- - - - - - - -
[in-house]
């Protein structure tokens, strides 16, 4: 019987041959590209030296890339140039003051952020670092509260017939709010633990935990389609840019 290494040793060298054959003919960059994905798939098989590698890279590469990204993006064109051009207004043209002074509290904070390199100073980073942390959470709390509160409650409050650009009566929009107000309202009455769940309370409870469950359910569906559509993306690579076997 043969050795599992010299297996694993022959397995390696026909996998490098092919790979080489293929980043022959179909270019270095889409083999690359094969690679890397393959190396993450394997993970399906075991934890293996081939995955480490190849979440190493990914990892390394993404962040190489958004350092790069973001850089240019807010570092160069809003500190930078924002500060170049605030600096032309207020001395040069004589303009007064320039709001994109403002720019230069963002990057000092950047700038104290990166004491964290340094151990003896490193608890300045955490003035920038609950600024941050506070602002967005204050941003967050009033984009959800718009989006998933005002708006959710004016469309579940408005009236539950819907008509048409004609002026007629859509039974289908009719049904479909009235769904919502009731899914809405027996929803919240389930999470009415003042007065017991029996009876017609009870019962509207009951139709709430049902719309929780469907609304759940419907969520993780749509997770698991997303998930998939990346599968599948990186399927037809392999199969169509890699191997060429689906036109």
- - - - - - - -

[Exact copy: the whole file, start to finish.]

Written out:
[in-house]
């Protein structure tokens, strides 16, 4: 019987041959590209030296890339140039003051952020670092509260017939709010633990935990389609840019 290494040793060298054959003919960059994905798939098989590698890279590469990204993006064109051009207004043209002074509290904070390199100073980073942390959470709390509160409650409050650009009566929009107000309202009455769940309370409870469950359910569906559509993306690579076997 043969050795599992010299297996694993022959397995390696026909996998490098092919790979080489293929980043022959179909270019270095889409083999690359094969690679890397393959190396993450394997993970399906075991934890293996081939995955480490190849979440190493990914990892390394993404962040190489958004350092790069973001850089240019807010570092160069809003500190930078924002500060170049605030600096032309207020001395040069004589303009007064320039709001994109403002720019230069963002990057000092950047700038104290990166004491964290340094151990003896490193608890300045955490003035920038609950600024941050506070602002967005204050941003967050009033984009959800718009989006998933005002708006959710004016469309579940408005009236539950819907008509048409004609002026007629859509039974289908009719049904479909009235769904919502009731899914809405027996929803919240389930999470009415003042007065017991029996009876017609009870019962509207009951139709709430049902719309929780469907609304759940419907969520993780749509997770698991997303998930998939990346599968599948990186399927037809392999199969169509890699191997060429689906036109």